Back to the construction plan to get the beam layout. This will be complicated only by the length of the companion way opening, the location of the mast partners (if the mast steps through or on the housetop), and, usually, a skylight aft of the mainmast and an escape hatch forward of it. Each of these openings will require the fitting of half-beams to fore-and-aft carlins, stringers, or whatever you want to call them. Locate, fit, and fasten the beams at. the ends of these openings; stretch a tight, string from the stem to the transom, and mark the exact centers of these main beams. Fit and fasten the fore-and-aft members (including the mast-partner blocking, if any), and install the short beams two on each side, usually, in the way of the companionway, one on each side at the partners, skylight, and forward hatch. I always make the fore-and-aft members somewhat deeper than the beams, with a simple butt joint against the beam, and the extra depth extending under it. for the owner to bang his head on (see Figures 15-15a, 15-16).
The blocking between the mast-partner beams is, of course, no deeper than the beams— and when I install it, is likewise a simple butt joint against the beam, pinned in place with plenty of spikes, and tied together athwartships with edge bolts before and abaft the mast hole. No rebates, lodging knees, or keylocks. Fit. the short beams to the fore-and-aft members with the same end joints as described above: into the alcove in the house side, and with the simple sloping notch at the inboard end (Figures 15-15a, 15-17). If the design calls for hanging knees at the companionway and partner beams, fit these now, before the rest of the long beams are installed and cramp your work space.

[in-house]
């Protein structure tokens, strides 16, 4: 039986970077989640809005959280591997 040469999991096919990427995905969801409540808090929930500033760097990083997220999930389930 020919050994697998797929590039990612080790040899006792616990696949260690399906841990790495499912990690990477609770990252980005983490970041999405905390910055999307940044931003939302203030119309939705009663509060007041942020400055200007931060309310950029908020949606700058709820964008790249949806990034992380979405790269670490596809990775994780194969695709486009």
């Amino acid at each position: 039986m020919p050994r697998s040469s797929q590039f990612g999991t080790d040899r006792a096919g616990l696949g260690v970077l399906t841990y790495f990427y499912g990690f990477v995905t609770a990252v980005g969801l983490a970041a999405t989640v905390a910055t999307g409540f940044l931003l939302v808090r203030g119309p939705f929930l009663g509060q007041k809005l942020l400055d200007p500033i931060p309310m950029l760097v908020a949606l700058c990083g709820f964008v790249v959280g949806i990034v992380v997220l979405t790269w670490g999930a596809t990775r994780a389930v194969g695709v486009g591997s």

You will forgive me, I hope, if by making the following recommendations I .seem to doubt your ability to mark and cut so simple a thing as a deckbeam. I only fear that in your youthful